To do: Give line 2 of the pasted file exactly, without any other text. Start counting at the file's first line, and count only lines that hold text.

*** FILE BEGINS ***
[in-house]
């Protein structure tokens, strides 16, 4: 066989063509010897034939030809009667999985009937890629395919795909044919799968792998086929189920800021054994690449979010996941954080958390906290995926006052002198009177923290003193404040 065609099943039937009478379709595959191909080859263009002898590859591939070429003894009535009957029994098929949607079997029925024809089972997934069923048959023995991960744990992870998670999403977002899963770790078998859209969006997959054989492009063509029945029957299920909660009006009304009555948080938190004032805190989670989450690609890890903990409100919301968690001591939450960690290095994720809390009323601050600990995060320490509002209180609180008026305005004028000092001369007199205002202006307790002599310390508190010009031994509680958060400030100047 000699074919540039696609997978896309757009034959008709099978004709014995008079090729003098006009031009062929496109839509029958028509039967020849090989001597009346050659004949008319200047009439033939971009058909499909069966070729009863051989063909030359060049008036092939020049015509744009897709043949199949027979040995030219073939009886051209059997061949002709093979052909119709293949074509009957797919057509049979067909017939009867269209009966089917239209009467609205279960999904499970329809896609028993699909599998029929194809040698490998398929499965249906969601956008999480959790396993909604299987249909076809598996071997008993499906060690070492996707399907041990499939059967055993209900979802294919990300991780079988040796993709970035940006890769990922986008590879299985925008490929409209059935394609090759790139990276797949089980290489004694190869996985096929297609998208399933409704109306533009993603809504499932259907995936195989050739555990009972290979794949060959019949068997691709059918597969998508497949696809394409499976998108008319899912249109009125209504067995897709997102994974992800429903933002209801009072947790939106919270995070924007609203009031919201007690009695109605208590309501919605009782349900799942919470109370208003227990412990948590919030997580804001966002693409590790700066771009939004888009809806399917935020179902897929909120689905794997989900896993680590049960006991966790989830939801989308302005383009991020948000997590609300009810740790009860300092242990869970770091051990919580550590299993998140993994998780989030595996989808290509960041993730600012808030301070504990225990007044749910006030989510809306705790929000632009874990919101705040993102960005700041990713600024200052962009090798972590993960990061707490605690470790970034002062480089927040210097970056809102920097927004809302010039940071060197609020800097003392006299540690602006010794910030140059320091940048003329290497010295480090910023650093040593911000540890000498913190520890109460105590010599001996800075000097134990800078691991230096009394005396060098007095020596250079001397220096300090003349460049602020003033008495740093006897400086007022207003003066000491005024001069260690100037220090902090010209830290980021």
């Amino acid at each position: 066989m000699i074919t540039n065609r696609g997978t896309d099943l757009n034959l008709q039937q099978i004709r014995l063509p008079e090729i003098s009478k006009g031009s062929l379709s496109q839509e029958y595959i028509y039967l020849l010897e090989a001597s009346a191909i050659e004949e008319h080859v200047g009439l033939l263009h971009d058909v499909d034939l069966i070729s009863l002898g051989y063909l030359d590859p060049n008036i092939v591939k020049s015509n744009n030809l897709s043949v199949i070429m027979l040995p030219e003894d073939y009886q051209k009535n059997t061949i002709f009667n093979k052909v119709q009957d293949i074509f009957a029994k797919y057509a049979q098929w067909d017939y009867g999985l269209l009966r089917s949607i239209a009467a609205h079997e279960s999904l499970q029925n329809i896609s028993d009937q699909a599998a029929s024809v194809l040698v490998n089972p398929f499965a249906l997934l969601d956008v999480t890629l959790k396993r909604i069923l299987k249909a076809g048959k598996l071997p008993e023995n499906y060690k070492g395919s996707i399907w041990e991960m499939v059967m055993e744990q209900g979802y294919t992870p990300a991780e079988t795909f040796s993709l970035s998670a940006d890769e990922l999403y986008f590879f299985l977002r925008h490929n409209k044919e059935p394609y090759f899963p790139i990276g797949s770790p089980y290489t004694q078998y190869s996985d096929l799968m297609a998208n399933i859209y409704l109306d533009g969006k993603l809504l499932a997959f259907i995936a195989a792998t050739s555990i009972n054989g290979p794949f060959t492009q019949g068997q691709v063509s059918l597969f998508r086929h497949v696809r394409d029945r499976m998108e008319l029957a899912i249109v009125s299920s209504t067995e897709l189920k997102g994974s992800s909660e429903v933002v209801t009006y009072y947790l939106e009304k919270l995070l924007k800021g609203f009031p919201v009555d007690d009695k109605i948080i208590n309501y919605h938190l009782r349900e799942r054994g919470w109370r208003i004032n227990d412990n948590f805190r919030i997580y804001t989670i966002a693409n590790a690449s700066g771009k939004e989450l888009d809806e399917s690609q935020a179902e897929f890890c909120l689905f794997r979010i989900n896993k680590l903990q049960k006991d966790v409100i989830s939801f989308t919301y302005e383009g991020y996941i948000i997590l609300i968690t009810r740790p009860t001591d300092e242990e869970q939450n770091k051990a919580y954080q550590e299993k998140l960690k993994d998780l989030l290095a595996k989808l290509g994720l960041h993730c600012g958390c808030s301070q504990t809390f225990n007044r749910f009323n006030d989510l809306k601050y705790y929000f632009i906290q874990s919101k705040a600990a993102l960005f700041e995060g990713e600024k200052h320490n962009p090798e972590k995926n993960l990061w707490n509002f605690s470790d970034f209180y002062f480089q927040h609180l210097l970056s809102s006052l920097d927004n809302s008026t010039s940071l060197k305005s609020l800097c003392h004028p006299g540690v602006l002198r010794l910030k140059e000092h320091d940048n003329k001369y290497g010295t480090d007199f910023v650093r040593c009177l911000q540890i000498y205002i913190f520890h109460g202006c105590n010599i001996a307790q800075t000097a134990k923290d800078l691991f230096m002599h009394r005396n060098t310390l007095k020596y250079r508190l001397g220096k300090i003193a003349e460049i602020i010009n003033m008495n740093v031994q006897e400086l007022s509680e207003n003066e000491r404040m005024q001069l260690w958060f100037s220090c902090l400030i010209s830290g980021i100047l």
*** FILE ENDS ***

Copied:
């Protein structure tokens, strides 16, 4: 066989063509010897034939030809009667999985009937890629395919795909044919799968792998086929189920800021054994690449979010996941954080958390906290995926006052002198009177923290003193404040 065609099943039937009478379709595959191909080859263009002898590859591939070429003894009535009957029994098929949607079997029925024809089972997934069923048959023995991960744990992870998670999403977002899963770790078998859209969006997959054989492009063509029945029957299920909660009006009304009555948080938190004032805190989670989450690609890890903990409100919301968690001591939450960690290095994720809390009323601050600990995060320490509002209180609180008026305005004028000092001369007199205002202006307790002599310390508190010009031994509680958060400030100047 000699074919540039696609997978896309757009034959008709099978004709014995008079090729003098006009031009062929496109839509029958028509039967020849090989001597009346050659004949008319200047009439033939971009058909499909069966070729009863051989063909030359060049008036092939020049015509744009897709043949199949027979040995030219073939009886051209059997061949002709093979052909119709293949074509009957797919057509049979067909017939009867269209009966089917239209009467609205279960999904499970329809896609028993699909599998029929194809040698490998398929499965249906969601956008999480959790396993909604299987249909076809598996071997008993499906060690070492996707399907041990499939059967055993209900979802294919990300991780079988040796993709970035940006890769990922986008590879299985925008490929409209059935394609090759790139990276797949089980290489004694190869996985096929297609998208399933409704109306533009993603809504499932259907995936195989050739555990009972290979794949060959019949068997691709059918597969998508497949696809394409499976998108008319899912249109009125209504067995897709997102994974992800429903933002209801009072947790939106919270995070924007609203009031919201007690009695109605208590309501919605009782349900799942919470109370208003227990412990948590919030997580804001966002693409590790700066771009939004888009809806399917935020179902897929909120689905794997989900896993680590049960006991966790989830939801989308302005383009991020948000997590609300009810740790009860300092242990869970770091051990919580550590299993998140993994998780989030595996989808290509960041993730600012808030301070504990225990007044749910006030989510809306705790929000632009874990919101705040993102960005700041990713600024200052962009090798972590993960990061707490605690470790970034002062480089927040210097970056809102920097927004809302010039940071060197609020800097003392006299540690602006010794910030140059320091940048003329290497010295480090910023650093040593911000540890000498913190520890109460105590010599001996800075000097134990800078691991230096009394005396060098007095020596250079001397220096300090003349460049602020003033008495740093006897400086007022207003003066000491005024001069260690100037220090902090010209830290980021």